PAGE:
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Program Requirements

Students completing a Master of Arts Degree in History with a concentration in Public History complete 33 hours of coursework, selecting either the thesis or non-thesis option. Students take 15 hours of core History courses, focusing on historiography and methodology, and either 6 thesis hours or 6 hours of Directed Research and Study and a comprehensive exam. Additionally, Public History students complete 12 hours of Public History coursework as their elective coursework, which may include HI 679, the Public History Internship. In addition, students must demonstrate a research skill; that skill may be reading knowledge of a foreign language. Other options exist to demonstrate research skill proficiency as appropriate for each student’s area of study.

Students completing a Public History Graduate Certificate complete 12 hours of coursework in Public History, which may include HI 679, the Public History Internship.

Current Courses in Public History:

HI 571: Public History – provides a broad overview of the field of Public History and lays the groundwork for understanding the theories that Public Historians must take into account when creating museum exhibits, choosing which archival records to save, creating a historical film, etc. The course also addresses issues that Public Historians face when conveying history to the public and gives students tools to help them deal with these problems. Subjects covered include: Memory and History; Museums and Historical Administration; Historic Preservation and Cultural Resource Management; Local History; Digital History; and Documentary Filmmaking. Guest speakers provide additional expertise in these areas. The class takes multiple field trips to local historic sites. Class projects vary each semester, but all are designed to give students exposure to the local history of the area. 

HI 576: Oral History – gives students training in the techniques necessary for conducting professional oral history interviews. The course will stress the theoretical groundwork needed to utilize oral history is a productive manner – including theories of history and memory. Members of the course will conduct multiple interviews over the course of the semester. These interviews will be preserved for future research and documentation.

HI 580: Digital History - explores the production of an ever-growing digital world of history. Students will learn effective ways to utilize digital history for a wide variety of sources and will also learn how to develop their own digital history resources. The course will explore the digitization of records, the creation of history websites, and the resources that can be created for teachers and students on-line.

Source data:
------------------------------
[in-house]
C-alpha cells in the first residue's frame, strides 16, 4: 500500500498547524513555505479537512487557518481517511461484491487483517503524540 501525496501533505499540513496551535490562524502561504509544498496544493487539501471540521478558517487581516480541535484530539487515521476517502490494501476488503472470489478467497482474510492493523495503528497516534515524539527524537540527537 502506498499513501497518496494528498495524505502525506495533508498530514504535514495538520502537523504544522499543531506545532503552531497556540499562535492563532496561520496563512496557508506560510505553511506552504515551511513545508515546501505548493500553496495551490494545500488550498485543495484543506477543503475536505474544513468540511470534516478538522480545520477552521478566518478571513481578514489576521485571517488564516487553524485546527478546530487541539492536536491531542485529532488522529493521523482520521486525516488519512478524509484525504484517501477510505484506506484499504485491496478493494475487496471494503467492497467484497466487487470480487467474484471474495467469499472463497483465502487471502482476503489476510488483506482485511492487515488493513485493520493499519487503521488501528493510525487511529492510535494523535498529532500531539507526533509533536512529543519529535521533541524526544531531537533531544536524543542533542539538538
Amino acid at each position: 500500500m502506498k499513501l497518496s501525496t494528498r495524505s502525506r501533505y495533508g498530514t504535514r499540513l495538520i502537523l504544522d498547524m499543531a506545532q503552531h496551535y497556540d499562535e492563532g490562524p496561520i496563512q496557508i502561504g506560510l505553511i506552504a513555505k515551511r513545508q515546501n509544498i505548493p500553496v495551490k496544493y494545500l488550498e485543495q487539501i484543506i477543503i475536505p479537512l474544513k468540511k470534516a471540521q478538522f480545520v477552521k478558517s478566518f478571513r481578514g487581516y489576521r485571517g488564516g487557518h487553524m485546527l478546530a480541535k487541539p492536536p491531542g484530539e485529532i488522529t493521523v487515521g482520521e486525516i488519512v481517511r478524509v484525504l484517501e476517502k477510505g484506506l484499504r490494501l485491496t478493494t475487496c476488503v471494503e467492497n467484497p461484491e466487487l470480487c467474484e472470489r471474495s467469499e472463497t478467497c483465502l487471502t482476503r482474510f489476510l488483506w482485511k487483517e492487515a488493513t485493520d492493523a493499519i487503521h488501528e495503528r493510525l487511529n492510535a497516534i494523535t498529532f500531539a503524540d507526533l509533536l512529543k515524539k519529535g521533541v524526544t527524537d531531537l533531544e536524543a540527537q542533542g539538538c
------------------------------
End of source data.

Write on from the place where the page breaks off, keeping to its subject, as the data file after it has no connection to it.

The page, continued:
HI 670: Historic Preservation and Cultural Resource Management – gives students training in a wide range of preservation techniques and practices focused on preserving architectural and cultural resources. Students will also learn about the legal procedures and guidelines that shape historic preservation policy. Students will draft National Register of Historic Preservation Nominations, work with the Muscle Shoals National Heritage Area on projects related to cultural and historical tourism, and will work on the preservation of historical sites important to the local community.

HI 671: Museum and Archival Management – explores the history and philosophy of history museums, giving students a solid foundation in theory. Students will learn the practical side of museum management, including the development of educational programs, fundraising and curatorial concerns. Archival management will also be explored, as will preservation concerns that affect both museums and archives. Students will gain experience in exhibit design and will complete projects in various archives in the area.

HI 679: Internships – In order to give students a solid skill set to bring to the job marketplace, students will complete a 140 hour internship. Students will work in the area of public history that they have chosen as their specialization. Internships can be completed at public or private historical agencies or institutions of regional or national significance.

American Architectural History – teaches students the basic framework and timeline of American architectural history. Introduces students to the range of architectural styles and helping them understand how culture and society impact architecture.

American Material Culture – introduces students to the study of material culture. Students examine both the methods by which material culture can be used for historical analysis and the areas of focus for scholars using material culture sources.

Collections Management – provides students with the knowledge and skills to maintain and preserve a museum collection. Students will learn museum standard collections management procedures including collections processing, inventory, cataloging, proper numbering and marking of museum objects, and care and handling of different types of artifacts. Students will also learn how to use and create museum registration records and how to create a museum collections policy. Coursework will be based on current museum collections management theory with practical application in class.

Historical Archeology – introduces students to historic archaeology through hands-on practical example and experience. Reviews elements of research, fieldwork, analysis, and interpretation used to explore the documented and undocumented past.